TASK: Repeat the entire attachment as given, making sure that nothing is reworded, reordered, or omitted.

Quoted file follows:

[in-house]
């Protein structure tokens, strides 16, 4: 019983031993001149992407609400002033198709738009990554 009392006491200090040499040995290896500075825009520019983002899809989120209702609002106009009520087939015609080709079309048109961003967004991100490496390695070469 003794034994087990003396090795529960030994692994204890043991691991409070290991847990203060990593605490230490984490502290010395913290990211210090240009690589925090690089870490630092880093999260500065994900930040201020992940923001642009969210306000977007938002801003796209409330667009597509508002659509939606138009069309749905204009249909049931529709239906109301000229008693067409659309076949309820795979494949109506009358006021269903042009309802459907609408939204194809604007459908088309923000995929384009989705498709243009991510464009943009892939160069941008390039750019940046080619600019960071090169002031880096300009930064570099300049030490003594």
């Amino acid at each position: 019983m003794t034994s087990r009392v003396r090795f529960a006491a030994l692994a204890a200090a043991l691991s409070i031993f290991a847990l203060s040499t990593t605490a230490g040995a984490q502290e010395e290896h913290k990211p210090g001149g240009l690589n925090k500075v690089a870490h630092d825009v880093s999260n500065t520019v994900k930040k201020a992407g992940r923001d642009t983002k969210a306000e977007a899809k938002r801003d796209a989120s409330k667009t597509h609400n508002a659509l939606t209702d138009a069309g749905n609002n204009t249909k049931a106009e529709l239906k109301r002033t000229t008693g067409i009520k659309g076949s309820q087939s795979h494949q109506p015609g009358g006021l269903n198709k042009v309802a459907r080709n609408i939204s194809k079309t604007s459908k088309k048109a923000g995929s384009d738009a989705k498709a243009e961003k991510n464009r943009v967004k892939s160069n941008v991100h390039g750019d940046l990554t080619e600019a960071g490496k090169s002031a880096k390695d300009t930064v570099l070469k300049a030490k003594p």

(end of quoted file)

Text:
[in-house]
């Protein structure tokens, strides 16, 4: 019983031993001149992407609400002033198709738009990554 009392006491200090040499040995290896500075825009520019983002899809989120209702609002106009009520087939015609080709079309048109961003967004991100490496390695070469 003794034994087990003396090795529960030994692994204890043991691991409070290991847990203060990593605490230490984490502290010395913290990211210090240009690589925090690089870490630092880093999260500065994900930040201020992940923001642009969210306000977007938002801003796209409330667009597509508002659509939606138009069309749905204009249909049931529709239906109301000229008693067409659309076949309820795979494949109506009358006021269903042009309802459907609408939204194809604007459908088309923000995929384009989705498709243009991510464009943009892939160069941008390039750019940046080619600019960071090169002031880096300009930064570099300049030490003594």
């Amino acid at each position: 019983m003794t034994s087990r009392v003396r090795f529960a006491a030994l692994a204890a200090a043991l691991s409070i031993f290991a847990l203060s040499t990593t605490a230490g040995a984490q502290e010395e290896h913290k990211p210090g001149g240009l690589n925090k500075v690089a870490h630092d825009v880093s999260n500065t520019v994900k930040k201020a992407g992940r923001d642009t983002k969210a306000e977007a899809k938002r801003d796209a989120s409330k667009t597509h609400n508002a659509l939606t209702d138009a069309g749905n609002n204009t249909k049931a106009e529709l239906k109301r002033t000229t008693g067409i009520k659309g076949s309820q087939s795979h494949q109506p015609g009358g006021l269903n198709k042009v309802a459907r080709n609408i939204s194809k079309t604007s459908k088309k048109a923000g995929s384009d738009a989705k498709a243009e961003k991510n464009r943009v967004k892939s160069n941008v991100h390039g750019d940046l990554t080619e600019a960071g490496k090169s002031a880096k390695d300009t930064v570099l070469k300049a030490k003594p």